Color

The foundation of the Android Auto color strategy is the idea of “building from black.” Basing interface colors on black makes for a more consistent user experience, with no drastic change between day and night themes.

Building from black also ensures better alignment with hardware, since car makers tend to use dark materials on car interiors, dashboards, and their UI.

Guidance at a glance

  • Build your color choices from black to support both day and night driving
  • Maintain a contrast ratio of at least 4.5:1 between background and icons or text
  • Use color minimally, with purpose
  • Show elevation via grayscale
  • Use transparency and opacity to guide visual focus

Palettes and Gradients

The dark theme for Android Auto is based on a grayscale palette. Ideally, any additional colors should be of reduced intensity, as in the dark variants of the colors in the Material Design palettes.

This section includes palette and opacity information, along with charts providing grayscale values for the elevation levels associated with each component.

Android Auto grayscale palette

The Android Auto grayscale palette is used for elements such as text and icons, and it is designed to accommodate the unique requirements of the driving environment.

This palette needs to be diverse enough to:

  • Cover all the different use cases of the dark theme UI
  • Provide enough range to define hierarchy through tonal differences
grayscle color palette
This grayscale palette is the main Android Auto color palette, supporting the dark theme of the interface.

Tonal differences create the illusion of depth even on true black backgrounds where shadows are imperceptible. To provide sufficient tonal differences, the Android Auto grayscale palette includes mid-greys. Material Design greys starting from Grey 900 approach brighter colors too quickly; a color two steps lighter would be Grey 700, which is too bright for the auto context.

Component elevation chart
This chart shows the elevation levels at which various components rest. Each elevation level has an associated grey value.
Day and night mode greyscale elevation levels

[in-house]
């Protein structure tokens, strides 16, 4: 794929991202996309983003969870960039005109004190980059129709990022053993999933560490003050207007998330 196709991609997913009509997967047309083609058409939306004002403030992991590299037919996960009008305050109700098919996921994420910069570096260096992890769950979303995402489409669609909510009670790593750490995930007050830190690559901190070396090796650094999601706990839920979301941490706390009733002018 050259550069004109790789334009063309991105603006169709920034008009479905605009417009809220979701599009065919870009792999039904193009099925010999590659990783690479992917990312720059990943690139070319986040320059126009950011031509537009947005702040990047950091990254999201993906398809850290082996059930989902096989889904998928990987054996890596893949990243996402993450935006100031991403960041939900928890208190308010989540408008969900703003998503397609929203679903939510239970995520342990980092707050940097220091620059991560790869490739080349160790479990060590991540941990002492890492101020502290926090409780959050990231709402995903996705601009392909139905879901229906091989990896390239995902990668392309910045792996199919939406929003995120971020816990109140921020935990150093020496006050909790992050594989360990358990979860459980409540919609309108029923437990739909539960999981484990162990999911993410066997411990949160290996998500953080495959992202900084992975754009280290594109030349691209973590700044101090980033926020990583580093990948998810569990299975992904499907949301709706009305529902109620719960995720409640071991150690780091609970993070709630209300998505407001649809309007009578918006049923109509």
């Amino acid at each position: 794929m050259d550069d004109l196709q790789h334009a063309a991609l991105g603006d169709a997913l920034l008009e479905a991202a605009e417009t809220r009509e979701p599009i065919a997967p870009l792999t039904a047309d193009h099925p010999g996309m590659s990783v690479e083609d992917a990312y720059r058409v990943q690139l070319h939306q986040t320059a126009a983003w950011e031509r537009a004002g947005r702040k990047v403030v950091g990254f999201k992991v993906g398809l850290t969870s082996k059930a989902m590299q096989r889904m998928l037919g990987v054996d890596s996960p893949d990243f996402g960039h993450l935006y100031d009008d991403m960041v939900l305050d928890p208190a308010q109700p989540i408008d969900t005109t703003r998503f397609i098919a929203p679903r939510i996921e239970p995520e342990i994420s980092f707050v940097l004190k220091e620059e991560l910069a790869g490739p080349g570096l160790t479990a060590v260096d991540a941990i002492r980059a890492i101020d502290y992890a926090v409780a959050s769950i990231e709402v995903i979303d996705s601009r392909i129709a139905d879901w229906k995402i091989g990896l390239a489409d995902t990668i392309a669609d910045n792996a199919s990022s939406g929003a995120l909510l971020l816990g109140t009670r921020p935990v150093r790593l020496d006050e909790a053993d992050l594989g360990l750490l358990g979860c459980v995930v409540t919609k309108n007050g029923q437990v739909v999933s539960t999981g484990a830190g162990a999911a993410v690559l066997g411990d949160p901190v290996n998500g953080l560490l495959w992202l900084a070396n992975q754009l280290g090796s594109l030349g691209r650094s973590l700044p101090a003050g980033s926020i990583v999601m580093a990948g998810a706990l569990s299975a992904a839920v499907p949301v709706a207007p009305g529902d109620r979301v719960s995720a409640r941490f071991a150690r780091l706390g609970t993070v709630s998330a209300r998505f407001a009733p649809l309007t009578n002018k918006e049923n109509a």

This chart shows the grey values associated with various elevation levels in day and night mode.

Accent color

In addition to the grayscale palette at the core of the Android Auto interfaces, other colors can be used sparingly for purposes such as drawing focus.

Currently, Android Auto has one official accent color, a shade of blue referred to in the support library as "car accent". To increase saturation and vibrancy, this blue is shifted slightly from the standard Google blue. This shift helps the colors sit more comfortably on a dark surface.

Blue car accent color example
The blue “car accent” color in Android Auto is more saturated than the standard Google blue, designed to work well in the dark-themed interface during both day and night driving.

Opacity-value charts

Transparency conveys a sense of depth and reinforces the Material Design spatial model. To use transparency effectively, choose dark or white opacity values based on your use case

Dark opacity values

The most common use case for dark opacity values is to create scrims (overlays).

Black opacity values for overlays

White opacity values

These values are mostly used on text. They are especially effective when the background is colored. Using solid grey on a dark, colored background looks too muddy.

White opacity values for text

For examples of how to use opacity in scrims and text hierarchies, see Guidance and examples.


Contrast

Appropriate color contrast helps drivers quickly interpret information and make decisions.